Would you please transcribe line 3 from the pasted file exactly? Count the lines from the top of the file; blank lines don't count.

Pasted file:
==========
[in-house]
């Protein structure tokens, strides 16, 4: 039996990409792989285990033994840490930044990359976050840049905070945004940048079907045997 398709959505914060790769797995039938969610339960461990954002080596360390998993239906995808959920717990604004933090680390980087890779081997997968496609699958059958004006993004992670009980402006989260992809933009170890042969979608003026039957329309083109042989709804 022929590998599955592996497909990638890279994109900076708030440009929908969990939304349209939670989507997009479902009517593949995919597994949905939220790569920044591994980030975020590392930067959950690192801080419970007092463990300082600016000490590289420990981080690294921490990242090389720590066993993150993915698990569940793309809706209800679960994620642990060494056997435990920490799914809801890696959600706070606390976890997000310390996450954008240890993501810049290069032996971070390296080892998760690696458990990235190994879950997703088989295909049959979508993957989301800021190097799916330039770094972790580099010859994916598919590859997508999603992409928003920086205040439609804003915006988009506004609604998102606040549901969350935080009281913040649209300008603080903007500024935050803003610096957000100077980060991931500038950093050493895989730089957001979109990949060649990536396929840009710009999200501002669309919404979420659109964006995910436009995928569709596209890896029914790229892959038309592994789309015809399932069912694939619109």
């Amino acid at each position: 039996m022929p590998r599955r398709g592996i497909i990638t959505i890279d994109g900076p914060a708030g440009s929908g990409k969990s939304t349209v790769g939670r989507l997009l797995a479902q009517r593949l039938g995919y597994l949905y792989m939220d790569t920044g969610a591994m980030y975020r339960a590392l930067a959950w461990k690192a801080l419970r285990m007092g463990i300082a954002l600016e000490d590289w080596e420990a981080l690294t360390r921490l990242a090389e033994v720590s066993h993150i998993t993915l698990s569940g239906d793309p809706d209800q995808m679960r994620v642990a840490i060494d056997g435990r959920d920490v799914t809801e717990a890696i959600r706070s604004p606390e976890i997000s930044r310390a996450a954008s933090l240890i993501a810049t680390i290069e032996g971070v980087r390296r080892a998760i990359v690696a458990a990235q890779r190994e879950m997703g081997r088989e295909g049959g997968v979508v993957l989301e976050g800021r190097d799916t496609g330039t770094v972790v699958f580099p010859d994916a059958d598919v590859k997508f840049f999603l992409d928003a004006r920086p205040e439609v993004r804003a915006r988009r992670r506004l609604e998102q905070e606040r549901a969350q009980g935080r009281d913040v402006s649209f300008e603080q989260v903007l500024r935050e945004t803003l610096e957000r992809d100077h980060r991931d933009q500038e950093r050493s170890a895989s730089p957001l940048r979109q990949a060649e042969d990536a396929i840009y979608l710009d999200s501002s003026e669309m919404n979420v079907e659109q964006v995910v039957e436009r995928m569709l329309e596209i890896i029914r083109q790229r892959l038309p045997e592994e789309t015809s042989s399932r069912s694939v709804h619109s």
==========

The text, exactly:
């Amino acid at each position: 039996m022929p590998r599955r398709g592996i497909i990638t959505i890279d994109g900076p914060a708030g440009s929908g990409k969990s939304t349209v790769g939670r989507l997009l797995a479902q009517r593949l039938g995919y597994l949905y792989m939220d790569t920044g969610a591994m980030y975020r339960a590392l930067a959950w461990k690192a801080l419970r285990m007092g463990i300082a954002l600016e000490d590289w080596e420990a981080l690294t360390r921490l990242a090389e033994v720590s066993h993150i998993t993915l698990s569940g239906d793309p809706d209800q995808m679960r994620v642990a840490i060494d056997g435990r959920d920490v799914t809801e717990a890696i959600r706070s604004p606390e976890i997000s930044r310390a996450a954008s933090l240890i993501a810049t680390i290069e032996g971070v980087r390296r080892a998760i990359v690696a458990a990235q890779r190994e879950m997703g081997r088989e295909g049959g997968v979508v993957l989301e976050g800021r190097d799916t496609g330039t770094v972790v699958f580099p010859d994916a059958d598919v590859k997508f840049f999603l992409d928003a004006r920086p205040e439609v993004r804003a915006r988009r992670r506004l609604e998102q905070e606040r549901a969350q009980g935080r009281d913040v402006s649209f300008e603080q989260v903007l500024r935050e945004t803003l610096e957000r992809d100077h980060r991931d933009q500038e950093r050493s170890a895989s730089p957001l940048r979109q990949a060649e042969d990536a396929i840009y979608l710009d999200s501002s003026e669309m919404n979420v079907e659109q964006v995910v039957e436009r995928m569709l329309e596209i890896i029914r083109q790229r892959l038309p045997e592994e789309t015809s042989s399932r069912s694939v709804h619109s």